The worst part of this assignment was testing, “re-building, restaging, regressing” the code. We did not know what test cases the TAs were going to check and it might exactly be the one you did not test.
Survey Paper Assignment – Because PAs were not stressful enough
Everybody in the class had to write a small survey paper on some special topic that broadly included multi-core, cloud computing, virtual machines and big data. Me, being the expert of complicating things combined two of the above topics and chose the topic “Live Virtual Machine Migration in Clouds”. I had to enlist 12 papers from specific conferences and read them. Once I understood the subject clearly I had to write a paper that included methods and procedures from all the papers. This was something I liked a lot because it just came to me. I very easily got the knack of what was expected and what needs to be done to get it done. I started doing it pretty late, almost just 3 days before it was due and I was still able to give a good paper that was scored high. Most of all, I was happy that I wrote a paper after all those years of dad( an academician) urging me to write a paper and getting into research.
Extra Credit – Class presentation of your Survey Paper – Because just finishing the course was too mainstream.
Having a complicated topic for survey paper paid off. I was chosen to present my paper in front of the class for extra credit. Although at that time I was apprehensive as to whether accepting to present was a good decision or not. But now I know it was the best decision, because while I had to prepare my topic for presentation I understood the topic better. I had to be ready for any situation, especially one with an onslaught of questions from my fellow classmates.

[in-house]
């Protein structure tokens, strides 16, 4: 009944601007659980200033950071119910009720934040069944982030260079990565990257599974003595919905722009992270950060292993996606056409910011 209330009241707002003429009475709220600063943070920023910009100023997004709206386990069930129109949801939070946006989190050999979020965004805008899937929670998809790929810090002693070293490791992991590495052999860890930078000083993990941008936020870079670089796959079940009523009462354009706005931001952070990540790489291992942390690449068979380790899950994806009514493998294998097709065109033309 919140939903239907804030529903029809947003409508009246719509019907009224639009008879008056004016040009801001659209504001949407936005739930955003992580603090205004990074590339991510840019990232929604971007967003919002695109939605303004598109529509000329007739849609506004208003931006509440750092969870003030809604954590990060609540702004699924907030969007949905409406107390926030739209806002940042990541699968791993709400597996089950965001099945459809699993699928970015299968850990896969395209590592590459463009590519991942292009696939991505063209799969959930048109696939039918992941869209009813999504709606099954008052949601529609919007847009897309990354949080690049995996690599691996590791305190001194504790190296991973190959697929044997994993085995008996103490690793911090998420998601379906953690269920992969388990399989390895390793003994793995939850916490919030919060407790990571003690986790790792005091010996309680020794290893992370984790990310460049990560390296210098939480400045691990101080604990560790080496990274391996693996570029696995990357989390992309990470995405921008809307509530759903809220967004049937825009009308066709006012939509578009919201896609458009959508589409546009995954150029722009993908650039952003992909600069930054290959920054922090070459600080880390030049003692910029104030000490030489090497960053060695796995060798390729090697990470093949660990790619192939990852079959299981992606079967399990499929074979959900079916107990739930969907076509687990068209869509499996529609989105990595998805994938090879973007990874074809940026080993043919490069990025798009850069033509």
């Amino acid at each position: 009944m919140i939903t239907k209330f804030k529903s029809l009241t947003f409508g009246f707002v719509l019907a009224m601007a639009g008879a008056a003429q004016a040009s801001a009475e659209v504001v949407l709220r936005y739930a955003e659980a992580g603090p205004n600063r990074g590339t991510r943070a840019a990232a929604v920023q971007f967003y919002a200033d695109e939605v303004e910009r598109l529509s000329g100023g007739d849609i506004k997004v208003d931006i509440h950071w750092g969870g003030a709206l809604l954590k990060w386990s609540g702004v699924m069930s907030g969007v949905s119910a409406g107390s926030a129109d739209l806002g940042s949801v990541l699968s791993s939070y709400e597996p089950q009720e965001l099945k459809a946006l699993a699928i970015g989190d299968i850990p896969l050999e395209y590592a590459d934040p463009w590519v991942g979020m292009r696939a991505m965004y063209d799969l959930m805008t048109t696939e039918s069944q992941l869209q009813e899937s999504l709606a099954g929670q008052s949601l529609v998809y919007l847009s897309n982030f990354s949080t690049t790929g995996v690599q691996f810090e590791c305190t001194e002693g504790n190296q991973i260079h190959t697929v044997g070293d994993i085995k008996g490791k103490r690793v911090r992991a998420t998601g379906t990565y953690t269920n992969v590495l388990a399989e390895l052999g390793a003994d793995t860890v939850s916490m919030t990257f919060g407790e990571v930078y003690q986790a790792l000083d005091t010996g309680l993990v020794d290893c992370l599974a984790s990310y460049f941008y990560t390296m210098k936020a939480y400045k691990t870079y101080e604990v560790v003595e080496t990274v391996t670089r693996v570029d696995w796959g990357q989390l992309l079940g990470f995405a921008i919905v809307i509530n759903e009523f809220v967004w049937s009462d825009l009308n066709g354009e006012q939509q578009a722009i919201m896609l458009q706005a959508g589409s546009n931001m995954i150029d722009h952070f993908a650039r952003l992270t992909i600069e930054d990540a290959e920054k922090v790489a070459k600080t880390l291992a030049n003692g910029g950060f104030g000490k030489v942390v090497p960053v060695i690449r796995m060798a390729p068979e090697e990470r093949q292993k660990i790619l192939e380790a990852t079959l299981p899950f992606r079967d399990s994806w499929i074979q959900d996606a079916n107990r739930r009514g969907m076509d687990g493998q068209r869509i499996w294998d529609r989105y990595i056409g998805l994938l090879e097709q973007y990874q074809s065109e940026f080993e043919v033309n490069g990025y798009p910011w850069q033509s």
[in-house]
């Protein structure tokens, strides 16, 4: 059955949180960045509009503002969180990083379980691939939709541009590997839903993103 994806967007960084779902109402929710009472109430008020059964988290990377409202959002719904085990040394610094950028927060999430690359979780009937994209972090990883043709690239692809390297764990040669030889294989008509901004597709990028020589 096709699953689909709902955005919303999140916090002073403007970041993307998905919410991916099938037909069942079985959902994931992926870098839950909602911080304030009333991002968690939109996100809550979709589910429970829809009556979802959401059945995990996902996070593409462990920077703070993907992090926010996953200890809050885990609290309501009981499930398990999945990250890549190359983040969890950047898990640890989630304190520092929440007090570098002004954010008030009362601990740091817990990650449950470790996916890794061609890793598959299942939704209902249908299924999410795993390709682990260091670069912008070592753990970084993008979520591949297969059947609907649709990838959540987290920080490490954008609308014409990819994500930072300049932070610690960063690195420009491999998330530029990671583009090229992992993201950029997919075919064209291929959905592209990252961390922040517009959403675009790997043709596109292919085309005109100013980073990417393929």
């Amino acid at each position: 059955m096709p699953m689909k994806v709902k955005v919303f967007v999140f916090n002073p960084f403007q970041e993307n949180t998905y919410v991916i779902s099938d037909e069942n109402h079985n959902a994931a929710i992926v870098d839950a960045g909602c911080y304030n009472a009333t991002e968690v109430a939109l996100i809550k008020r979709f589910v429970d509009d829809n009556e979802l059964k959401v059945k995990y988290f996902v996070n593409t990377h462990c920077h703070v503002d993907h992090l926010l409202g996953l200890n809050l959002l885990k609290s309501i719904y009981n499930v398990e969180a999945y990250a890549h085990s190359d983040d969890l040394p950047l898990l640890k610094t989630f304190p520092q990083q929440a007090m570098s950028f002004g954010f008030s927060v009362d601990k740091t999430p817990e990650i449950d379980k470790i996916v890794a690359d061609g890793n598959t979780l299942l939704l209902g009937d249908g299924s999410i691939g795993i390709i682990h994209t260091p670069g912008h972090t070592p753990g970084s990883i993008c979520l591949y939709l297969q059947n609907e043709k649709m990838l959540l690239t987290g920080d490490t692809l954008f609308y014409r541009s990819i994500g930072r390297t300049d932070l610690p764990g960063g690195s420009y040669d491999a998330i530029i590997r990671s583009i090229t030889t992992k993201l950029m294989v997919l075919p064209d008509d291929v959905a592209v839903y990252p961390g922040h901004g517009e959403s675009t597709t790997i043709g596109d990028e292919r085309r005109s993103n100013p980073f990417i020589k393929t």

Overall, the presentation went well and I was asked only four questions and only for one of which I had to give a diplomatic answer, you know, the usual “I’ll look it up and let you know”.
PA3 – The Final Take off
3 being the largest number given to all the PA was definitely the toughest. It was massive and the one that required a lot of brainstorming anda tiny bit of swearing. In PA3 we had to implement “Demand Paging” for XINU. Yes, you read that right, we had to implement paging for XINU that usually runs like a monolithic architecture system with only the limited memory available.
This assignment involved a lot of thinking, corner case handling and proper “writing in functions instead of long monolithic code” It was a lot of fun, we had to keep track of a lot of things and we had to understand a lot of things and take care of a lot things. This project made me realize to some extent the power of human interaction and the ways ideas form. Just by brainstorming we were able to develop, design and ideas just kept coming the more we discussed. We all wrote our own separate code but every problem was brainstormed and immediately after brainstorming we would have a solution everybody could implement. It was simply amazing.
In this project I had to allow processes to access virtual addresses, emulate a backing store, develop two policies for page replacement, write ISR (Interrupt Service Routine) and allow memory allocation in virtual space.
I highly recommend everybody take this course or a similar tough course during their graduate study. I recommend this course even if you are not interested in Systems because tough courses like this change your thinking, they give you immense learning opportunities and help you learn how to solve problems effectively. They teach you how each and every change you make will cause a huge domino effect that will affect everything you did. And lastly it helps bond with friends facing the same hardships, you can sit together and collectively abuse the prof and TAs. Remember, I had to do all the above assignments along with two other courses and exams that were nowhere straightforward. The best part was that the first sentence said by the prof was true, it definitely was a fun course.
About Narayana Ravikumar
Hi, I am Narayana Ravikumar from North Carolina State University. I love web and system programming. I am currently finishing my masters at NCSU. Check out my 'about me' page here.